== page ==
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The Best Eats In Los Angeles For Under $10

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Just because we're not all able to afford dining at fancy restaurants, it doesn't mean we have to eat at McDonald's on the regular either. There are plenty of solid cheap eats around Los Angeles that can fill you up for $10 or less and sate your cravings—from Asian-fusion rice bowls to Italian sandwiches with high-quality meats and comforting bowls of pho. Here are our favorite eats in Los Angeles that will cost you less than a Hamilton. As always, let us know yours in the comments.


Eggslut breakfast sandwich (Photo by Misty O via the LAist Featured Photos pool on Flickr)

As the saying goes, breakfast is the most important meal of the day, so that's why you have to do it right. Grand Central Market's Eggslut is our go-to spot to get a delicious, indulgent breakfast sandwich. They've got a few choices that all run under $7, from the bacon, egg and cheese; to the sausage, egg and cheese; and the Fairfax—scrambled eggs and chives, cheddar cheese, caramelized onions and sriracha mayo. And they are all sandwiched between pillowy soft brioche buns. Need we say more?

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Eggslut is located at Grand Central Market at 317 S Broadway in downtown L.A.


Hoy Ka's spare rib tom yum noodles topped with chicharrones (Photo by Jean Trinh/LAist)
Hoy-Ka Thai Noodles

Sure, it's pretty easy to get Thai food on the cheap in Los Angeles, but there's something special about Hoy-Ka—mainly their addictive soupy noodles (and friendly service). Some of our favorite bowls include their spare rib tom yum or their roast duck and boat noodles. All the broths are complex and flavorful, the fillings plentiful, and you can get each one to the spice of your liking. They all run from about $6 to $8.50, with half sizes offered for some of the bowls at $4. We suggest ordering a bowl of crispy chicharrones for a buck or two more to top your soup. And if soupy noodles don't float your boat, they also have tested and true favorites like pad see ew, pad thai and papaya salad all running around $7. Pro tip: there's a free parking lot in the back.

Hoy-Ka Thai Noodles is located at 5908 Sunset Blvd. in Hollywood, (323) 688-3558


Sopressata (Photo via Sopressata/Facebook)
Sopressata at Black Hogg

The owners of Black Hogg may have changed the format of their restaurant to poke bowls, but thankfully, they've kept their Sopressata sandwich shop inside as is. This is where you can get a seriously good Italian sandwich (for around $9) full of high-quality ingredients, from fresh French bread to fine cuts of mortadella and of course, sopressata. Expect these sandwiches paired with fresh ingredients, from wild arugula to artichokes and red onions, and covered in olive oil and aged balsamic. Are you salivating yet? Because we sure are just writing this.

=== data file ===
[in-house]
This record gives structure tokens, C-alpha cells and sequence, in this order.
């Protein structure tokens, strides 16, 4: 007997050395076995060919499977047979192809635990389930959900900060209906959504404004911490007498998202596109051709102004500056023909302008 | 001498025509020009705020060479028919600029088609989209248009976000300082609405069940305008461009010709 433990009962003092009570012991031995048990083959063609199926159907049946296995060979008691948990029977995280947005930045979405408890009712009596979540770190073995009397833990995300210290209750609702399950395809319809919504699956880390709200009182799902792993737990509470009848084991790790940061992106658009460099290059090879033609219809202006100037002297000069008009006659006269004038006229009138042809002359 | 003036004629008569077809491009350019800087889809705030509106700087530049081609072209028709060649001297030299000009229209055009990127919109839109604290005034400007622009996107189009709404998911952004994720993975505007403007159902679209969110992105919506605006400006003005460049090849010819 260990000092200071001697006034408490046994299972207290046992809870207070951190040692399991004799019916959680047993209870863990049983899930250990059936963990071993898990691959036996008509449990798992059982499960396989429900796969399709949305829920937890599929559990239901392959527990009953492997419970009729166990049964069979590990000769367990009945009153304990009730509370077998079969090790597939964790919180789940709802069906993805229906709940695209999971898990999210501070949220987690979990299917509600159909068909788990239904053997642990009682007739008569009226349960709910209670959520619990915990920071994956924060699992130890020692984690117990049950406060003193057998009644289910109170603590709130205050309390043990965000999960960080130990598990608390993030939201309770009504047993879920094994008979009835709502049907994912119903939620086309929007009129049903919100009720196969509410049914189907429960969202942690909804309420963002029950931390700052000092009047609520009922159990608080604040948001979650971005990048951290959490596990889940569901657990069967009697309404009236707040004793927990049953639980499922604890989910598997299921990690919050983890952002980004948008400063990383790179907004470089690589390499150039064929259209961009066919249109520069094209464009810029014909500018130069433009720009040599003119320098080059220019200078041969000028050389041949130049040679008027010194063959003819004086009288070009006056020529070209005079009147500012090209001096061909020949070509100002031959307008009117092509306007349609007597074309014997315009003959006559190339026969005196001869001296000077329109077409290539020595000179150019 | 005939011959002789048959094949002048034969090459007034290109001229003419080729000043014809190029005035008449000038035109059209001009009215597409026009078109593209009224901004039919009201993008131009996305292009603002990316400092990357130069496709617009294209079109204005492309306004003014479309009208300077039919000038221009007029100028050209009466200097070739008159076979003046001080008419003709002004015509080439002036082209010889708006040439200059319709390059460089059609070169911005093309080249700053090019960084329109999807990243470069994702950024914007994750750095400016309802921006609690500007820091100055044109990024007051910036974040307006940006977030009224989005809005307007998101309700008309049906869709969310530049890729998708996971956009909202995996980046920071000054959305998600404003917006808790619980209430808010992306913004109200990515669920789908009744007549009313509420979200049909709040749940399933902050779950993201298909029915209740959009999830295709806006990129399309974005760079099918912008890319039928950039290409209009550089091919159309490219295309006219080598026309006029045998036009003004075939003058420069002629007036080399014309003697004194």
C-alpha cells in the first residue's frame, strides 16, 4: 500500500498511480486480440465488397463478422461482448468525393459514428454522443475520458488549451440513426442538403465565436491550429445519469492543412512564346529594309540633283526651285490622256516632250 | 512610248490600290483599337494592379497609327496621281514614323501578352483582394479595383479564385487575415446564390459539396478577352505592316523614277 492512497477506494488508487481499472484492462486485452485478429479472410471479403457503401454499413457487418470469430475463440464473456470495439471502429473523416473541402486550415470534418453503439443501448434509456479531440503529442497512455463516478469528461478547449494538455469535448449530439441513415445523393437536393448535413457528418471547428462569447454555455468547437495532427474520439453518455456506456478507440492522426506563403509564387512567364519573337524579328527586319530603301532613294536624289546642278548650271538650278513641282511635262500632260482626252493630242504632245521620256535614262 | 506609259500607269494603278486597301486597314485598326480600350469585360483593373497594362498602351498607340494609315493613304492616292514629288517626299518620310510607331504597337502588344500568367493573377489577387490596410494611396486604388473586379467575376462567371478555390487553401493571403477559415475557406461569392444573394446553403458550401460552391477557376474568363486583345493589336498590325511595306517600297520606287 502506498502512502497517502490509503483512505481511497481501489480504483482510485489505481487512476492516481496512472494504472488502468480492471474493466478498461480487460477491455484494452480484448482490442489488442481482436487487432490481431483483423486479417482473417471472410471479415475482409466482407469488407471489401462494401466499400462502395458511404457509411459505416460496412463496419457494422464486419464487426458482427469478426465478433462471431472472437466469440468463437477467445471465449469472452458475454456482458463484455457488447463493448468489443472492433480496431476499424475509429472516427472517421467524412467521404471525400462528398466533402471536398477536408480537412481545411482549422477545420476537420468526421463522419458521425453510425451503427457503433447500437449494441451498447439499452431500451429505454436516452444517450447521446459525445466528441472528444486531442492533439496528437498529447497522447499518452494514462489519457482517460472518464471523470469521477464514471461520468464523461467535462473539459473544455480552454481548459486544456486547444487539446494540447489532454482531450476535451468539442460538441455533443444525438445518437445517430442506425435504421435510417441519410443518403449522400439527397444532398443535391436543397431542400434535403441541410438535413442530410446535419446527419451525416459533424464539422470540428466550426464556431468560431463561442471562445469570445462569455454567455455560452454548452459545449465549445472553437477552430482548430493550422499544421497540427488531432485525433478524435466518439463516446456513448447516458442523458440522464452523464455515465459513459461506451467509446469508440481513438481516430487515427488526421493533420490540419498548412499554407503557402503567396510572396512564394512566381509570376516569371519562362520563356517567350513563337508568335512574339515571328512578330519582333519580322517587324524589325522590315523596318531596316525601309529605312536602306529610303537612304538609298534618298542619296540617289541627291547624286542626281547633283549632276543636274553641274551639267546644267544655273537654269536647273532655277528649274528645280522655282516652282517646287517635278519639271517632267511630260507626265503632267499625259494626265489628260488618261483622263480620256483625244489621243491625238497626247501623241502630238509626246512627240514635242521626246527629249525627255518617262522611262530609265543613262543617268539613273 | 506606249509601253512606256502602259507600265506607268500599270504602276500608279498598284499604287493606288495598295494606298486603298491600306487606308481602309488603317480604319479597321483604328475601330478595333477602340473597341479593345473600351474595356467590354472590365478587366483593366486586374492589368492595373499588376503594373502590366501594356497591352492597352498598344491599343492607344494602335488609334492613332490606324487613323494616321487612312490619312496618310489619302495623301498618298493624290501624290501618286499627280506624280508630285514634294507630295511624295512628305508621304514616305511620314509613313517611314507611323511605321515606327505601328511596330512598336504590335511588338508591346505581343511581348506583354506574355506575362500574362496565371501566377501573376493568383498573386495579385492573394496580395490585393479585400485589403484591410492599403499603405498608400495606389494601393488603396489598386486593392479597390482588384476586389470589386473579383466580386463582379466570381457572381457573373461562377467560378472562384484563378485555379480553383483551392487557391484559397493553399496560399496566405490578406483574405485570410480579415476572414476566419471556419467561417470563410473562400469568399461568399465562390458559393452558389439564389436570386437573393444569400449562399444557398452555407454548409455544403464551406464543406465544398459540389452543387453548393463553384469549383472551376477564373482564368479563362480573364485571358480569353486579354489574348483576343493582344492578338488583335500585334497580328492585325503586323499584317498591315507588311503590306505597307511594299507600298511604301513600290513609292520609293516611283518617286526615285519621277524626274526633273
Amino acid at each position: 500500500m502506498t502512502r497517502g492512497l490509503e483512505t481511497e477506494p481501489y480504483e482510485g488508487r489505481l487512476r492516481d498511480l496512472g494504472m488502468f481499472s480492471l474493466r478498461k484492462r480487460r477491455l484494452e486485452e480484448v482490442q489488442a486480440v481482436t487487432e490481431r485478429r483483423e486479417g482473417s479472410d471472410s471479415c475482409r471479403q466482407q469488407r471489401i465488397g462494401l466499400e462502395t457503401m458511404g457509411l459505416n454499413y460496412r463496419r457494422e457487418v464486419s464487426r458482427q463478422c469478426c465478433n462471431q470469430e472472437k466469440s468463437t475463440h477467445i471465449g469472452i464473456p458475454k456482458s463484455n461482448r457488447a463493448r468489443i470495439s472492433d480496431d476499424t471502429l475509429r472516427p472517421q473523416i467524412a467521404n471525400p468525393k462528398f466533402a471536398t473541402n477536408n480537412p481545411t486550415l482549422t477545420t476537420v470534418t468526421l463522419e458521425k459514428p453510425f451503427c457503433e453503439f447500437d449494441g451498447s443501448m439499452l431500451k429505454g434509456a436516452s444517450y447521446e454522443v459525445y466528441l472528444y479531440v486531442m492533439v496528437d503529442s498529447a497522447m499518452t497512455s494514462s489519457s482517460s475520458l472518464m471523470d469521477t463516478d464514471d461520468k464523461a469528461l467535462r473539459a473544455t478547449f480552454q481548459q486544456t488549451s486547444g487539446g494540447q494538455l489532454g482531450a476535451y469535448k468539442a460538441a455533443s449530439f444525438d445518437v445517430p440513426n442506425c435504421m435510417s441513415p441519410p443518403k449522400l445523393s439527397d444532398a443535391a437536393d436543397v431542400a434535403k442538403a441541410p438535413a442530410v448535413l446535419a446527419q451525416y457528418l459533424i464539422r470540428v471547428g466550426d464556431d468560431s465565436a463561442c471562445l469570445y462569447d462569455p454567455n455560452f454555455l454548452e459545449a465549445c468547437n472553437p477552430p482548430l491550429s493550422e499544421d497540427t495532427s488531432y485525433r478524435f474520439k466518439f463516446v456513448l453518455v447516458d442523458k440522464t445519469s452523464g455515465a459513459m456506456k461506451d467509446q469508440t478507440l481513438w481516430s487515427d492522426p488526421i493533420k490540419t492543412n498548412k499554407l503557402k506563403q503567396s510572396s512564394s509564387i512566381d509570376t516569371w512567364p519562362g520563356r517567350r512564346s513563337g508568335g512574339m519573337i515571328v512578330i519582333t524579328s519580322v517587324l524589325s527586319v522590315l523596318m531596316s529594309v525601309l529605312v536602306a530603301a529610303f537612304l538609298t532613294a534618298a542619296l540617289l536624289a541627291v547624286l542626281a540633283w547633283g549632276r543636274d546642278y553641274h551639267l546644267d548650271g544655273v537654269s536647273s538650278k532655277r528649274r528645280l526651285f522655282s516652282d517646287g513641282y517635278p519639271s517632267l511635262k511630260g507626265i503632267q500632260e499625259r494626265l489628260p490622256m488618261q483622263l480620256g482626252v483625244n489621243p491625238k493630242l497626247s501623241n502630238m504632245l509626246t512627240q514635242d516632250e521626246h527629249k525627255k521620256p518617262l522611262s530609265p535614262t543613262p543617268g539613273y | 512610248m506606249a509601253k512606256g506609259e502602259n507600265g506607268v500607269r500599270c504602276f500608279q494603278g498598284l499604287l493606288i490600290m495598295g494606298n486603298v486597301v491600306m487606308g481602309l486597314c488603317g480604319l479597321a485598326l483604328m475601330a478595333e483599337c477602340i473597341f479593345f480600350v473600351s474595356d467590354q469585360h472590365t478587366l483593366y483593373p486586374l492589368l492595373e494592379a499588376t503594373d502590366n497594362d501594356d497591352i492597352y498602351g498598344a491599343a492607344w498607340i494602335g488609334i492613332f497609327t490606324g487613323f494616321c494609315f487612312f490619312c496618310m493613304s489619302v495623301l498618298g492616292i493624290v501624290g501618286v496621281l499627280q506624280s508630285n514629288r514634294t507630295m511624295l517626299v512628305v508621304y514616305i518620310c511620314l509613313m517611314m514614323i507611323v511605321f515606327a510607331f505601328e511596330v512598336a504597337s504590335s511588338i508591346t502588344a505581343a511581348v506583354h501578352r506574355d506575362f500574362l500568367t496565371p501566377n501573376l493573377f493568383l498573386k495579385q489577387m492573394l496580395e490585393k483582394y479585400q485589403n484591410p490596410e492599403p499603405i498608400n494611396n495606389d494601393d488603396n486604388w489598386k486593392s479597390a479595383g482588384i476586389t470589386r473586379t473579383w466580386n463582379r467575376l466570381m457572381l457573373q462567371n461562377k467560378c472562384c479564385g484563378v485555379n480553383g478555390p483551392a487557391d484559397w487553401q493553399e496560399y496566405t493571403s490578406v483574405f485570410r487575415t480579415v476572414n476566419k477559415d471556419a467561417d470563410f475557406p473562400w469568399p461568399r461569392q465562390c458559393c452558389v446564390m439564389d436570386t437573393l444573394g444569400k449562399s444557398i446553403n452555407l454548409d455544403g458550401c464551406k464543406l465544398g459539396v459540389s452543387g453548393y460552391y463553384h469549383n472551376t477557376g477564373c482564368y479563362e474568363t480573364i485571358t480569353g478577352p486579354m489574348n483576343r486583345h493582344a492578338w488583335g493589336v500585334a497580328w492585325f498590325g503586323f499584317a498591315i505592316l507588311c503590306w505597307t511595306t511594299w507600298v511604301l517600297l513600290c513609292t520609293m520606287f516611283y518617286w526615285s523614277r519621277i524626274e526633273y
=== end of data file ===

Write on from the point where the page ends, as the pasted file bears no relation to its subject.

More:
Sopressata at Black Hogg is located at 2852 Sunset Blvd. in Silver Lake, (323) 953-2820

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Rice Bar's pork longganisa rice bowl (Photo by Jean Trinh/LAist)
Rice Bar

Rice Bar may inhabit a tiny 275-square-foot space, but it sure goes big when it comes to its delicious Filipino rice bowls. Chef Charles Olalia, formerly the executive chef from high-end French restaurant Patina, and his partner, Santos Uy, who owns Papilles and Mignon, bring kicked-up home cooking to downtown L.A. Their bowls are made with heirloom rice and they have toppings like house-made pork longganisa pork sausages, Bistek Tagalog—soy-marinated Angus beef—and crispy anchovies. Don't even get us started on the garlic, jasmine fried rice. The bowls go from $7.50 to $9.75, and you can even grab house-made, gourmet rice crispies or coconut iced buko for $3.50 if you have a hankering for dessert.

Rice Bar is located at 419 W. 7th St. in downtown L.A., (213) 807-5341


Look at that beauty from Banh Mi My-Tho (Photo via Facebook)
Bánh Mì My-Tho

This tiny bánh mì shop located in a strip mall in Alhambra is our dependable source for Vietnamese sandwiches. It's all about the little touches that make a bánh mì special, like fresh French bread rolls that are crispy on the outside and pillowy soft on the inside, pickled veggies that offer a crunch, and quality, meaty fillings. We're fond of the cold cut sandwich (especially because of the healthy spread of pâté and butter-mayo) and the roasted pork. The best part is that all of the bánh mì run at most $3.50. You can also pick up a pre-packaged broken rice or vermicelli rice noodles plate for around $5. If you need a real pick me up, grab a Vietnamese iced coffee. And remember to bring cash since this place doesn't take credit cards.

Bánh Mì My-Tho is located at 304 W Valley Blvd. in Alhambra, (626) 289-4160


Blue Window next to Mud Hen Tavern (Photo via Instagram/Blue Window)
Blue Window At Mud Hen Tavern

You can't miss the tiny, bright blue stand joined by the hip to Chef Susan Feniger's Mud Hen Tavern restaurant on Highland Avenue. Like its name suggests, you order from a small window Feniger's Asian-inspired street food offerings. And just like street food is often sold, you can take these items to go or eat at their standing bar outside. The menu changes every six months, but at the moment you can expect items like Hong Kong-style bao made with BBQ jackfruit and peanut hoisin sauce; chicken wings with gochujang hot sauce; albacore tuna poke and bánh mì sandwiches with miso pork belly—each for $7. Also, they'll make everything vegan for you if you request it. You can also get sides like a watermelon shiso salad, and drinks like a Vietnamese iced coffee or Thai iced tea all for $6 and under.

Blue Window at Mud Hen Tavern is located at 742-B N Highland Ave. in Hollywood, (323) 203-0500